Unfortunately, that viewpoint can be self-defeating, say experts who study gender role conformity. In a new meta-analysis, Y. Joel Wong, PhD, a professor of counseling psychology at Indiana University Bloomington, and colleagues found that overall, men who conformed to traditional masculine norms had higher rates of mental health problems such as depression, anxiety and stress, and lower rates of positive mental health outcomes, such as life satisfaction, self-esteem and psychological well-being (Journal of Counseling Psychology, 2016).

In particular, Wong found conformity to three masculine norms—playboy behavior, power over women and self-reliance—were significantly linked to psychological maladjustment. That suggests that sexist attitudes might have detrimental effects on men's mental health, Wong says. And men who assign a great deal of value to self-reliance are less likely to seek help when they need it, he explains. "Self-reliance may have been helpful in the past, but it is becoming increasingly outdated in our interdependent world," Wong says.

The traditionally male trait of "restrictive emotionality" also works against men's well-being, adds O'Neil. Many men haven't been given the tools to discuss their feelings in healthy ways. "Men are experiencing the loss of [traditional male] stereotypes but they don't have the capacity to process the loss emotionally. Men don't know what to put in place of what they're giving up," he says.

Gender role conflict doesn't just damage the way a man sees himself, Liu adds. It can also strain the relationships a man has with male family members and friends. If a man starts to challenge traditional "locker-room talk," for example, he might find he doesn't know how to connect with his father or his brother as easily as he once did. "A lot of men are socialized into messages and mottos and identities that have been passed down. That allows them to relate to important people in their lives," he says. "As society changes, individual narratives start to change, and that puts stress on the intergenerational connections men have."

Masculinity gets in the way

Endorsement of traditional gender role norms can be a challenging issue to address, says Levant. "In many ways, masculinity is the problem—and it also gets in the way of the solutions."

One traditional male norm, for example, is to avoid all things feminine. Yet some of the fastest-growing occupations in the United States are in fields traditionally embraced by women, such as child care, health care, education and food preparation, Levant says. "Men who strongly endorse these masculine norms probably wouldn't consider a 'pink-collar' occupation," he says—a catch-22 for men who are unemployed and struggling to find a place in modern society.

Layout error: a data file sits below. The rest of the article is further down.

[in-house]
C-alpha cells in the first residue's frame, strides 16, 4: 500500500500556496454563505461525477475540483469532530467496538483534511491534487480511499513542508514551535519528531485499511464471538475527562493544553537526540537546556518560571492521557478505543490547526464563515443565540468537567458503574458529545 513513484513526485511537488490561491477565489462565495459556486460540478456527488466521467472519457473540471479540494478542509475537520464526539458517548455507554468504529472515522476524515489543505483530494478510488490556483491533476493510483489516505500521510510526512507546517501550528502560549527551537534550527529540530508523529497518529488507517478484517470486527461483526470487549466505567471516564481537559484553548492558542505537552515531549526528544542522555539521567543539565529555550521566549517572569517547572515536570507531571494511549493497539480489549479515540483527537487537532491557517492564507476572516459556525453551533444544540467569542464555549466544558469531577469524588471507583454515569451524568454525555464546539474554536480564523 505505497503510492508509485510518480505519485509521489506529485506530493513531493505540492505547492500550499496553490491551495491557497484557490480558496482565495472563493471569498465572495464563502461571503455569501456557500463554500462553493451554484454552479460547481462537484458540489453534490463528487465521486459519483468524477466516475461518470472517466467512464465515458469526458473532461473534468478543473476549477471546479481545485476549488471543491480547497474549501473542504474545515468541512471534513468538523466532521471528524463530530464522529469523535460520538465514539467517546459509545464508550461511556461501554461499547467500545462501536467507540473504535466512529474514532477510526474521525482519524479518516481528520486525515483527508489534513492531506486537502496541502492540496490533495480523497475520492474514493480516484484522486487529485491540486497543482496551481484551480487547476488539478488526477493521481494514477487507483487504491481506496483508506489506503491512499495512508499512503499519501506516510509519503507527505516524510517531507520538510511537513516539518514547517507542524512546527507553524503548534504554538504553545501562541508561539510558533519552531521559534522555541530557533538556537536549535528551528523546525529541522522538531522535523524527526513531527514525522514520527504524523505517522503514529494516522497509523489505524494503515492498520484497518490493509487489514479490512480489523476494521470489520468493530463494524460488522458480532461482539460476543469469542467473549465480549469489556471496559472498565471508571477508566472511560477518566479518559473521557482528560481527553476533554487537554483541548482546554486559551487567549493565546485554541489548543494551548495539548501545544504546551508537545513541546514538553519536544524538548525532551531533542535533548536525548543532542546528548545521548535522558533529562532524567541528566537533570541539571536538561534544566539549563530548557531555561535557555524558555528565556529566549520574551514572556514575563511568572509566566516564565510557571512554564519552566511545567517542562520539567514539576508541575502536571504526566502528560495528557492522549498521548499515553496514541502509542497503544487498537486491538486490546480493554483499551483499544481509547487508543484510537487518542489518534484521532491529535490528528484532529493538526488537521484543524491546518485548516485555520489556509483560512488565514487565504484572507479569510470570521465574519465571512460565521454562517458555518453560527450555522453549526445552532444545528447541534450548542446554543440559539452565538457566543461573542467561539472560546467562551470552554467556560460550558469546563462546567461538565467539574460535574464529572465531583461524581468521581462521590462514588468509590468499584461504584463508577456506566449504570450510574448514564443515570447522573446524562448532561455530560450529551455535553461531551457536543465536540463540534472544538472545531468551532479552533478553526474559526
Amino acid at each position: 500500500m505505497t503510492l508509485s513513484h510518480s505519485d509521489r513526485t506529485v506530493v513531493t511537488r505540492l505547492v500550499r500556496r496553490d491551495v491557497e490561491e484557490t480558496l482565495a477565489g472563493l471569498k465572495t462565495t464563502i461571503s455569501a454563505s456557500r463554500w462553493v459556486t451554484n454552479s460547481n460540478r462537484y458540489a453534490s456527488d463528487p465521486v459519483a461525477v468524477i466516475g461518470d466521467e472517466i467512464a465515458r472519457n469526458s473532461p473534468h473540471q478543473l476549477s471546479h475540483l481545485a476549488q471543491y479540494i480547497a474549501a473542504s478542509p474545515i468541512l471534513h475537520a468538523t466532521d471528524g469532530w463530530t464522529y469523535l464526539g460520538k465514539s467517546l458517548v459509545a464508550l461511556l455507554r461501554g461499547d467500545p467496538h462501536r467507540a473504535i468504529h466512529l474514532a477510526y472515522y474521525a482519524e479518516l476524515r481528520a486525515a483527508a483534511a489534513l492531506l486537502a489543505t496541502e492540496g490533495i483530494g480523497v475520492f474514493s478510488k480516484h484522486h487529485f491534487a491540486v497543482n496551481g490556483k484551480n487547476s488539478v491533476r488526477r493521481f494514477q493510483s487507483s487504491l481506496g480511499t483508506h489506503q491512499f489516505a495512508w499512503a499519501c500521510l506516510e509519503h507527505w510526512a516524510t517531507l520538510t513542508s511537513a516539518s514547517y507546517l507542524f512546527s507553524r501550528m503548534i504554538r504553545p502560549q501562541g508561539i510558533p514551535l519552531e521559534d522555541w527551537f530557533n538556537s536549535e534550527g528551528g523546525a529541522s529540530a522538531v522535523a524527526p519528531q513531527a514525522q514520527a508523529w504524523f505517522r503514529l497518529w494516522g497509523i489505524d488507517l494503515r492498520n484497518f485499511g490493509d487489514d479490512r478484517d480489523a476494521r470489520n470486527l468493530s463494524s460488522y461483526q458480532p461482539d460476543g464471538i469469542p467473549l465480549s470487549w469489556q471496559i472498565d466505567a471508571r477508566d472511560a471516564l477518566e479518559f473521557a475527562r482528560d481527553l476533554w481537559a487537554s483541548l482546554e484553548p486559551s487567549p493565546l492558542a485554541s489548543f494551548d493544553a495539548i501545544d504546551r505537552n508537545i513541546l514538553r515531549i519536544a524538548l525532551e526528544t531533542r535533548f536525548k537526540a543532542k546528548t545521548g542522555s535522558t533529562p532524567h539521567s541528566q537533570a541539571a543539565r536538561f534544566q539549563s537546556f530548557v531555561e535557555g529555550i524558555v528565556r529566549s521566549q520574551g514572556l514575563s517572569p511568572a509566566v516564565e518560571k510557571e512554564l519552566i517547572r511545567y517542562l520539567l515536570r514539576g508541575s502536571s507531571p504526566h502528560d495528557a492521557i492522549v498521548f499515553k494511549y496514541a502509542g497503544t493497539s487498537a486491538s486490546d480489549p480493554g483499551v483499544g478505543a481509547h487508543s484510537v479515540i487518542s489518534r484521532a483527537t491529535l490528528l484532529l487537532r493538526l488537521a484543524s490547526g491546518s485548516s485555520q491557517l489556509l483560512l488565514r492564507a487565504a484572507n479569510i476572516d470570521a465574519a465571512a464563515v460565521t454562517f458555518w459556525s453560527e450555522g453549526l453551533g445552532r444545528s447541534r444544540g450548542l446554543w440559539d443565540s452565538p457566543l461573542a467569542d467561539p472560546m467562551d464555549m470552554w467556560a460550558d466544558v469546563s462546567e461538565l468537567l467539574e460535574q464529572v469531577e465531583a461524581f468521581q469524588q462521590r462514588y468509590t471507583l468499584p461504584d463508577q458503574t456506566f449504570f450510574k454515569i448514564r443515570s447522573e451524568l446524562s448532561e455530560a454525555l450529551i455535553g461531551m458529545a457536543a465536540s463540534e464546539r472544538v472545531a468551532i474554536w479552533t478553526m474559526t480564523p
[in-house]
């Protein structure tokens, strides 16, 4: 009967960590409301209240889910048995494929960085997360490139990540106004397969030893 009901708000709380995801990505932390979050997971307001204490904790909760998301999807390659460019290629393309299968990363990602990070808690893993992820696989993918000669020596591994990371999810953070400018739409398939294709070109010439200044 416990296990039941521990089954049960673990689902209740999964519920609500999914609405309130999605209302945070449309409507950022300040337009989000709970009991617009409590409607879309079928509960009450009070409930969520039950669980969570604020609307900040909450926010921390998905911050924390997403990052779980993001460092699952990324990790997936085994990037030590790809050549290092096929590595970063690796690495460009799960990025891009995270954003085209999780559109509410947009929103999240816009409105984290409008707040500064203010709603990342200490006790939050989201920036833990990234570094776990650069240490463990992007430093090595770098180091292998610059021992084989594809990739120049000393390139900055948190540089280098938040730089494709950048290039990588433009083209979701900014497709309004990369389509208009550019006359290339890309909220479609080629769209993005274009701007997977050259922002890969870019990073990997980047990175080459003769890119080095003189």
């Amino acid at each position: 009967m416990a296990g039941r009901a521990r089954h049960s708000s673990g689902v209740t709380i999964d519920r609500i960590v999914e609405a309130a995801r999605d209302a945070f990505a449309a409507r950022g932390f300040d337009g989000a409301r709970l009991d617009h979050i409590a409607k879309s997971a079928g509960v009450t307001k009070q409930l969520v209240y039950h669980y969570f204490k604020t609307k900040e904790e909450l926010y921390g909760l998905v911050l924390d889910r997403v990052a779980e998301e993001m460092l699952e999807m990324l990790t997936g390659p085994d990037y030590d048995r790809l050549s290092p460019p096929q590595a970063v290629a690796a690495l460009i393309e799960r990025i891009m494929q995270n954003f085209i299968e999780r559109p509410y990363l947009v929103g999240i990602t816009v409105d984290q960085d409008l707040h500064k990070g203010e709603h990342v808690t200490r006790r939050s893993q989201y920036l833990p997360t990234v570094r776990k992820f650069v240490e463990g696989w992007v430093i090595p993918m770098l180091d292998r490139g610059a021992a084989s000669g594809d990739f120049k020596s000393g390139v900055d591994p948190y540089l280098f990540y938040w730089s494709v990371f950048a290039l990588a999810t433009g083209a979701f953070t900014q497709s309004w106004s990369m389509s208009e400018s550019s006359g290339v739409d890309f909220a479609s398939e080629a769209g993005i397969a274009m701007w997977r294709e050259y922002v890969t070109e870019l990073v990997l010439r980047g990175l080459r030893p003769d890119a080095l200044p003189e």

The men America left behindBut while traditional gender roles are deeply entrenched, they aren't immutable. One of the best ways to chip away at old-fashioned gender norms, Levant says, is with education. "Working-class, less-educated men tend to believe it's very important for men to meet these standards. More educated men have more occasions to challenge these ideas," Levant says.

He proposes targeted campaigns to challenge gender roles, such as public service announcements that encourage men to pursue careers traditionally thought of as feminine. He points to projects such as the Man Up Campaign, which engages youth to promote gender equality and end violence against women.

Levant also encourages men in positions of power to violate outdated male norms. A politician crying during a press conference, or a popular pro athlete talking openly about his depression, can go a long way toward breaking down those barriers, he says.

In addition, the psychology field has to get creative to reach the men who are struggling. One example is "Boys Don't Cry," a YouTube video produced by APA's Public Interest Directorate, which was designed to let boys know it's OK to show emotions.

"Therapy should always be there, and we should always advocate for it. But we know masculine norms that are correlated with mental health problems also prevent men from seeking psychological help," Wong says. "We need to look beyond therapy to find other ways to reach men."

Liu agrees, and says psychologists must be proactive in reaching out to men through channels such as blogs, TED talks or social media. While academics often talk in nuances and approximations, he says, the public responds best to language that is direct and discrete. "We have to make our message more easily digested," he says.

It's especially crucial to give psychology a new public face, he adds, since so much of the information on the internet reinforces toxic male stereotypes. "Instead of the positive masculine scripts we could be putting out there, we're competing against YouTube channels that talk about how to be alpha men. When you type in 'masculinity,' that's what you get," he says.